Arthur Dove (1880-1946)
Assemblage of paper, newspaper, fabric, cord, broken glass, watercolor and graphite pencil on board
Overall (Irregular): 19 1/2 × 13 × 2 1/4 in. (49.5 × 33 × 5.7 cm)
Whitney Museum of American Art, New York; Purchase, with funds from the Historic Art Association of the Whitney Museum of American Art, Mr. and Mrs. Morton L. Janklow, the Howard and Jean Lipman Foundation, Inc., and Hannelore Schulhof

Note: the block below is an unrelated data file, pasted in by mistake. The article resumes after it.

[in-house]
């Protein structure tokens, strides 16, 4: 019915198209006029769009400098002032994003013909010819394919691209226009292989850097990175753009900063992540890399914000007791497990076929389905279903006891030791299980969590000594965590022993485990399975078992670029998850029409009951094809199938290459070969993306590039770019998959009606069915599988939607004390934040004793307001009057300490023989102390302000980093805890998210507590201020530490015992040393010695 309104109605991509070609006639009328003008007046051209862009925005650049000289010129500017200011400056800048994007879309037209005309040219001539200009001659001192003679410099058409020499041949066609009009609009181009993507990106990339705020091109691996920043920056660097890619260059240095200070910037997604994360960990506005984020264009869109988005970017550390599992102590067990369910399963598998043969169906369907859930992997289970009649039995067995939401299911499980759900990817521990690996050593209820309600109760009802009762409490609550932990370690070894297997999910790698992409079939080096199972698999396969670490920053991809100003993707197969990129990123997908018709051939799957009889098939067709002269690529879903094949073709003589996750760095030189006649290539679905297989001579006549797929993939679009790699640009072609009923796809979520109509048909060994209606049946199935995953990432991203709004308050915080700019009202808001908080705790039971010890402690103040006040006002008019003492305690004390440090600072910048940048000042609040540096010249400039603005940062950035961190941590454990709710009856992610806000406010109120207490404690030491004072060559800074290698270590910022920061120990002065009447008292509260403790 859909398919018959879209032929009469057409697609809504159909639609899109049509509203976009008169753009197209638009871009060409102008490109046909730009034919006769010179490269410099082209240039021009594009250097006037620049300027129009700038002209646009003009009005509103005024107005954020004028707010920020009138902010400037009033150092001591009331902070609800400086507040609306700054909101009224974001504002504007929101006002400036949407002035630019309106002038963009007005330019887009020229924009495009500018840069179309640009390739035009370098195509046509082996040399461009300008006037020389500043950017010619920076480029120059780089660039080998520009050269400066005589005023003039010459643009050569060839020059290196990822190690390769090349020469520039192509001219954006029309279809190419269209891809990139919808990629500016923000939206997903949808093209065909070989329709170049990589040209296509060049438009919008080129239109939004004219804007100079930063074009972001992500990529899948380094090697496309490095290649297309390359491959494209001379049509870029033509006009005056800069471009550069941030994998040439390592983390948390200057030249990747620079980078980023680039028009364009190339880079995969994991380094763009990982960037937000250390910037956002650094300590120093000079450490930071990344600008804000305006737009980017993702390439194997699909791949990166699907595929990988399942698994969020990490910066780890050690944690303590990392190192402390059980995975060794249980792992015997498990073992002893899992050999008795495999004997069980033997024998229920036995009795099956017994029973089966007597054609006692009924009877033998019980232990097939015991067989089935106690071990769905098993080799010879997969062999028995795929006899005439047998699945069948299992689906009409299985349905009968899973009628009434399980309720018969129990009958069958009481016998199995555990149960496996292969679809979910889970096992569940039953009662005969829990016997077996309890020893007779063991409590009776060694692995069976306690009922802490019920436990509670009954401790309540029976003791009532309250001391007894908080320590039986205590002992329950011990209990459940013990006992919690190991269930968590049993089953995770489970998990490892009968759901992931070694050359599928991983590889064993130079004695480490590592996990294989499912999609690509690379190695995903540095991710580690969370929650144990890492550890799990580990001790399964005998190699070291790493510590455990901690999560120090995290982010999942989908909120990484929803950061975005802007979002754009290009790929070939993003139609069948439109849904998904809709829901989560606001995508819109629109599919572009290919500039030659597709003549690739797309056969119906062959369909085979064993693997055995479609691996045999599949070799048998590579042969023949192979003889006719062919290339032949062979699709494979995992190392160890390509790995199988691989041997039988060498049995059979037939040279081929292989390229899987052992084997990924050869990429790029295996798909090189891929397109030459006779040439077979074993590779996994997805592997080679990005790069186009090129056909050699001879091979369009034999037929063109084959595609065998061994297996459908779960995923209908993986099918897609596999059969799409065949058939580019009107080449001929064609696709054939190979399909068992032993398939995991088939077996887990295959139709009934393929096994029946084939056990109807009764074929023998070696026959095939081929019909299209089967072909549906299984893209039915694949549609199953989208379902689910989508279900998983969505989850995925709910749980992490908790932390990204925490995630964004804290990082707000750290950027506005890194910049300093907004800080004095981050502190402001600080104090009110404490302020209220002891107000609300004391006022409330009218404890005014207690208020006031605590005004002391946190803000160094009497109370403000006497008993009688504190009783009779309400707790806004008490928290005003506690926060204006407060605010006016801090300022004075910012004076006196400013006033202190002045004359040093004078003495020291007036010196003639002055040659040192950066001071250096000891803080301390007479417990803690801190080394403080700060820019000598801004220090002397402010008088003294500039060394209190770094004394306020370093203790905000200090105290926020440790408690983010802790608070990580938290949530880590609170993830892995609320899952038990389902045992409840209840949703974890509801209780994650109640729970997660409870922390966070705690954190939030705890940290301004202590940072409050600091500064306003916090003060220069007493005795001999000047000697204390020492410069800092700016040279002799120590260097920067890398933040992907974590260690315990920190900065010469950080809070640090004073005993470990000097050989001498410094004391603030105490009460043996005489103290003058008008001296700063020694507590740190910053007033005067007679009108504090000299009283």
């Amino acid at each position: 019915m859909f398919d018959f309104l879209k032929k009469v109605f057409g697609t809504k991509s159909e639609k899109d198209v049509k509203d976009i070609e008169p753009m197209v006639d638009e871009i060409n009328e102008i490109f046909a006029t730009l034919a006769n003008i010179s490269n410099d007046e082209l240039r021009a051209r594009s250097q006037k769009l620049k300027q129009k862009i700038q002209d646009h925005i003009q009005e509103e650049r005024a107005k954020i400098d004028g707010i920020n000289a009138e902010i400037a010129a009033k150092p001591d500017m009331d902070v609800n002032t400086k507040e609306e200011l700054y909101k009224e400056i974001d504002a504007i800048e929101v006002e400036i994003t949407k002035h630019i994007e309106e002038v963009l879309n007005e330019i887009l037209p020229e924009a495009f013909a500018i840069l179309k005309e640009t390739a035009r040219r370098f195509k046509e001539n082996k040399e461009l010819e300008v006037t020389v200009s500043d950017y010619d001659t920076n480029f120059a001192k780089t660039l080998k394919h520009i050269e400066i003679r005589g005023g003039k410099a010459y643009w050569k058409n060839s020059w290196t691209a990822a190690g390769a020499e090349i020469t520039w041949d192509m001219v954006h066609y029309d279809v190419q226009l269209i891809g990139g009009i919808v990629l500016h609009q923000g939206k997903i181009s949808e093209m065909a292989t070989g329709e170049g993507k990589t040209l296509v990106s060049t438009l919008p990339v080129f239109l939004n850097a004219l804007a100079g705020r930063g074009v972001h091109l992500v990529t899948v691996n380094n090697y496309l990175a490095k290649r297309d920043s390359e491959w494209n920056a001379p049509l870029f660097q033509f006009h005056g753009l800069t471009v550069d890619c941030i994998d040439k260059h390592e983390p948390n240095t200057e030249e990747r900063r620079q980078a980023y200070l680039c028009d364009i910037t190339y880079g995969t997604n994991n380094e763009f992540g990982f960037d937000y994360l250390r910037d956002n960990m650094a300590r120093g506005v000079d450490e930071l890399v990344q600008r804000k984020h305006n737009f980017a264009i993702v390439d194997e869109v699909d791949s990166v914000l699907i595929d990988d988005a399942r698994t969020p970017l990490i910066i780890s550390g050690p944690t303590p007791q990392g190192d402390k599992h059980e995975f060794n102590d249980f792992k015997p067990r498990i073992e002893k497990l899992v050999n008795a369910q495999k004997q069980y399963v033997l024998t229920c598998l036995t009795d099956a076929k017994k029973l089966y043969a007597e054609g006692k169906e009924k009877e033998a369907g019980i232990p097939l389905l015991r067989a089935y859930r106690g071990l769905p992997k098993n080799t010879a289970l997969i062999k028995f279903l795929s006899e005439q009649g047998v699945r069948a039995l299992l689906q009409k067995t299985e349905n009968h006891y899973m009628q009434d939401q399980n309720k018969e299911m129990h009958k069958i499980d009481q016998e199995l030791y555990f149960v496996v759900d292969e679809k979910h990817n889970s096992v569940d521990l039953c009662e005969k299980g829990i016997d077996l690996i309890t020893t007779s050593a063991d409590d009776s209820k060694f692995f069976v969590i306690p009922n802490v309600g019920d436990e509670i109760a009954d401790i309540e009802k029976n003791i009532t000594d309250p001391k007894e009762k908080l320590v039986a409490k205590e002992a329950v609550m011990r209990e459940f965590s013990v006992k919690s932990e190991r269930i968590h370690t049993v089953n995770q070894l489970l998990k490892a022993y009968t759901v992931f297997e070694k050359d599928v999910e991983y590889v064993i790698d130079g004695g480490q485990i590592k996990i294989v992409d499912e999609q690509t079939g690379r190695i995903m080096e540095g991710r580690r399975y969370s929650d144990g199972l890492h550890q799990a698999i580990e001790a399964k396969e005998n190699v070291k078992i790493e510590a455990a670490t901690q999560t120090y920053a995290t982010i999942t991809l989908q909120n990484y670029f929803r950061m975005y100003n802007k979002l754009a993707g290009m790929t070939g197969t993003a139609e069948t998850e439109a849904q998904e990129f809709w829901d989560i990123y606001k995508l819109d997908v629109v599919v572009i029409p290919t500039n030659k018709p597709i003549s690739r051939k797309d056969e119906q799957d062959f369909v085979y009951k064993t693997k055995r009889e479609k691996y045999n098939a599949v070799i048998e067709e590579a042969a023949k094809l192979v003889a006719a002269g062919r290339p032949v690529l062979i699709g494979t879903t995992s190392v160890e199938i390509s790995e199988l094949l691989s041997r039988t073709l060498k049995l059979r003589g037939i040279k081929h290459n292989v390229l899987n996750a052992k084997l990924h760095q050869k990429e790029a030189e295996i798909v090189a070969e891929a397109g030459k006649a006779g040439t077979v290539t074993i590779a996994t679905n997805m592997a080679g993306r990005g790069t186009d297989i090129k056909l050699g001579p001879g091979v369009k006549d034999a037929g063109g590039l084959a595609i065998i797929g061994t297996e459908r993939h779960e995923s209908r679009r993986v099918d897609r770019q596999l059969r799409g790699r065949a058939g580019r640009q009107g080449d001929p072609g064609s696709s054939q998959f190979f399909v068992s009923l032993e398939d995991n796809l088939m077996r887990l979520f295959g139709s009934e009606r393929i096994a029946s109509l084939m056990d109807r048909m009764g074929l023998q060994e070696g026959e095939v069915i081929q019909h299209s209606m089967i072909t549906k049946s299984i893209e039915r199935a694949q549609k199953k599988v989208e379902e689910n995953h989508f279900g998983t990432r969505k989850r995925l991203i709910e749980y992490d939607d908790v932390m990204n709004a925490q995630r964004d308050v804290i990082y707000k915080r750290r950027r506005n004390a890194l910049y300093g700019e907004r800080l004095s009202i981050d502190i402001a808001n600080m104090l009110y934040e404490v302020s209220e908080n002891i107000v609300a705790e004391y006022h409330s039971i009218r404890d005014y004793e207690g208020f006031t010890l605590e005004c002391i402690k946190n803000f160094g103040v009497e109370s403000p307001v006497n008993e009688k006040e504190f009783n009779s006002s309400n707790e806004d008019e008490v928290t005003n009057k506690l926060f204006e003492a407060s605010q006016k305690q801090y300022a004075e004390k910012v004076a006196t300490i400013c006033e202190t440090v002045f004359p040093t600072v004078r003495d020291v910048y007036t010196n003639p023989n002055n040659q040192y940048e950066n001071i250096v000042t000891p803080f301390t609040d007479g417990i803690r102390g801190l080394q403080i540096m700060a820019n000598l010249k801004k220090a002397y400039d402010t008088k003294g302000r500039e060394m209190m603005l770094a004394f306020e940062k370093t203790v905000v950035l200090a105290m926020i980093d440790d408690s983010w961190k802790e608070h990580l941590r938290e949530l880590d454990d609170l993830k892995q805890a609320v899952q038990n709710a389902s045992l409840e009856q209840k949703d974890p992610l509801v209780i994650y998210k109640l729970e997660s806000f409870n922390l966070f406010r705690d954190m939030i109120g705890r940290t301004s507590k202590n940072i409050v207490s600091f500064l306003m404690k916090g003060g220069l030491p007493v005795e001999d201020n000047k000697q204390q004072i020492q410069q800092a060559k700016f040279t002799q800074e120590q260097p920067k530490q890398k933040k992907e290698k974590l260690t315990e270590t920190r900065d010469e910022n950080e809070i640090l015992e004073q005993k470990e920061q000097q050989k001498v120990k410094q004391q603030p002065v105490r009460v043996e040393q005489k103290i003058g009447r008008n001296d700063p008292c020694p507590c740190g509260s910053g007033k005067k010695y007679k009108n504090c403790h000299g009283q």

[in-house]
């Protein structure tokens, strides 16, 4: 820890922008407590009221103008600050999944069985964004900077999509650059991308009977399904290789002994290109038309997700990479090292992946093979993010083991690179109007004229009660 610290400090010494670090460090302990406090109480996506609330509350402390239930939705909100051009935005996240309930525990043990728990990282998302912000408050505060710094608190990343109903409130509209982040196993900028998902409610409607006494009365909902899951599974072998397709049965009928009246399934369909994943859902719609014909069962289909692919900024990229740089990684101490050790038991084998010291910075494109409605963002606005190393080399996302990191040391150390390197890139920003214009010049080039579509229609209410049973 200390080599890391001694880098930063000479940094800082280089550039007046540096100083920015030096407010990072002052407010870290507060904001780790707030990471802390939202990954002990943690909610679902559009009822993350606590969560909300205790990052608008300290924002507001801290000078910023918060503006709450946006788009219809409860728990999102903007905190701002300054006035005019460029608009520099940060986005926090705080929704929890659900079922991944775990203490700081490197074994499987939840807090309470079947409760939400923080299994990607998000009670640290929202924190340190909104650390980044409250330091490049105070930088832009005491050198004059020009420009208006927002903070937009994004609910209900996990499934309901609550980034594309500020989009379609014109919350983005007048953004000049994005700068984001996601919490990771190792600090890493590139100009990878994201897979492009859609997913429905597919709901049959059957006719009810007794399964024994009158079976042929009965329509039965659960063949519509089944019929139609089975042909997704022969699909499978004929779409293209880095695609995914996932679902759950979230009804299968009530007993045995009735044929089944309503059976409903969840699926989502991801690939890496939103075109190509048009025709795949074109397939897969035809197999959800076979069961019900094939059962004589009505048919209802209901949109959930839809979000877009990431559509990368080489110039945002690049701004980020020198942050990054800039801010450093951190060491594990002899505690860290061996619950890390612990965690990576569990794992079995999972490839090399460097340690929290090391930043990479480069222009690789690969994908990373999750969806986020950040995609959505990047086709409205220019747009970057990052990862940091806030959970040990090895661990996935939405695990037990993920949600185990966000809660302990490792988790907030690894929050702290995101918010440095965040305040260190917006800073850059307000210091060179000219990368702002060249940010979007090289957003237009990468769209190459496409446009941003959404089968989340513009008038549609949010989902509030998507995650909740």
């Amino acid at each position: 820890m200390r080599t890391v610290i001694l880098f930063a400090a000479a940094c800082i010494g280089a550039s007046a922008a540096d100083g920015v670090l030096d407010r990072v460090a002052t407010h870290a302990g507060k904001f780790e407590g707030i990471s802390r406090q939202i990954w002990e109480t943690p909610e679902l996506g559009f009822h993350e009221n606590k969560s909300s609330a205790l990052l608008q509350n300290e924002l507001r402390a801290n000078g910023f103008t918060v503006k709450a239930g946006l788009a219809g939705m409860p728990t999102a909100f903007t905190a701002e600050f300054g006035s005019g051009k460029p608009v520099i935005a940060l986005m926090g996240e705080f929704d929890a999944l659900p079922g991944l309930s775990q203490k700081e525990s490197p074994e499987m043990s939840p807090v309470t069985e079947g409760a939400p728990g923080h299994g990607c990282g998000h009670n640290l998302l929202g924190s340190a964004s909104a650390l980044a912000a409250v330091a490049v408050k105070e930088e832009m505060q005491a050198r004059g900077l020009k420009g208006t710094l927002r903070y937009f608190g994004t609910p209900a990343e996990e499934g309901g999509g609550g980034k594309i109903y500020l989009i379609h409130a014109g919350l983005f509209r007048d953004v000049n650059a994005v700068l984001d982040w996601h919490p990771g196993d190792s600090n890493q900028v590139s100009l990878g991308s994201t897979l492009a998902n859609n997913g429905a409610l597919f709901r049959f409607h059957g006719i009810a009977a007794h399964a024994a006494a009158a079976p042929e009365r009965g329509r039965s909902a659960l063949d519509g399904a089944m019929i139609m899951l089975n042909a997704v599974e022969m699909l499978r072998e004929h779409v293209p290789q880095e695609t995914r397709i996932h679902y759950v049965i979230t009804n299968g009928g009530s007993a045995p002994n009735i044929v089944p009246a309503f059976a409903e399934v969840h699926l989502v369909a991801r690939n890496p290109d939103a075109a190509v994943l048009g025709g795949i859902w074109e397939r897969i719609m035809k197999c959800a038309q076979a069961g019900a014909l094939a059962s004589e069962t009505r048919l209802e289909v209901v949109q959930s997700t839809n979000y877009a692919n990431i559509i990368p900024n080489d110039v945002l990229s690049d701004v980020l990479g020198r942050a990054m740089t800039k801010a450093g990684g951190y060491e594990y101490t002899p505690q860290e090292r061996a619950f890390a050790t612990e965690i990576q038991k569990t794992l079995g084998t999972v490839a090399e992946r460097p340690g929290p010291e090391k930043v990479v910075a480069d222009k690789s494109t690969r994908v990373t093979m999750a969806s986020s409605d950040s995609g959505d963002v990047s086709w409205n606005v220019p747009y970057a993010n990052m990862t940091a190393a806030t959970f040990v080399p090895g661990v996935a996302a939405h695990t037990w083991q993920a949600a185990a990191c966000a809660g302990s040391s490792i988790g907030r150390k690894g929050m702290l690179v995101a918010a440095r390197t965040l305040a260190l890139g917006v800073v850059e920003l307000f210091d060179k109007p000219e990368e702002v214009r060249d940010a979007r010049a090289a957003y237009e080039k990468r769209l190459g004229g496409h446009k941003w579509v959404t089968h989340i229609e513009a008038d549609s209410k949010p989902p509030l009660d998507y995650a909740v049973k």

Arthur Dove created about thirty collages and assemblages between 1924 and 1930, several of which were symbolic portraits. In these works, he responded to the people and places around him and took pleasure in the tactile, textural quality of diverse materials. In The Critic, Dove chose his collage elements in part for their subject matter. He clipped newspaper art reviews along with illustrations of roller skates and a vacuum cleaner and pieced them together to form a satirical portrait of a portly, conservative New York art critic who glides by, gathering up the exhibitions without bothering to look at what he is taking in. The empty head and the unused monocle wittily convey Dove’s sardonic opinion of the critic’s capacity for visual and intellectual judgment.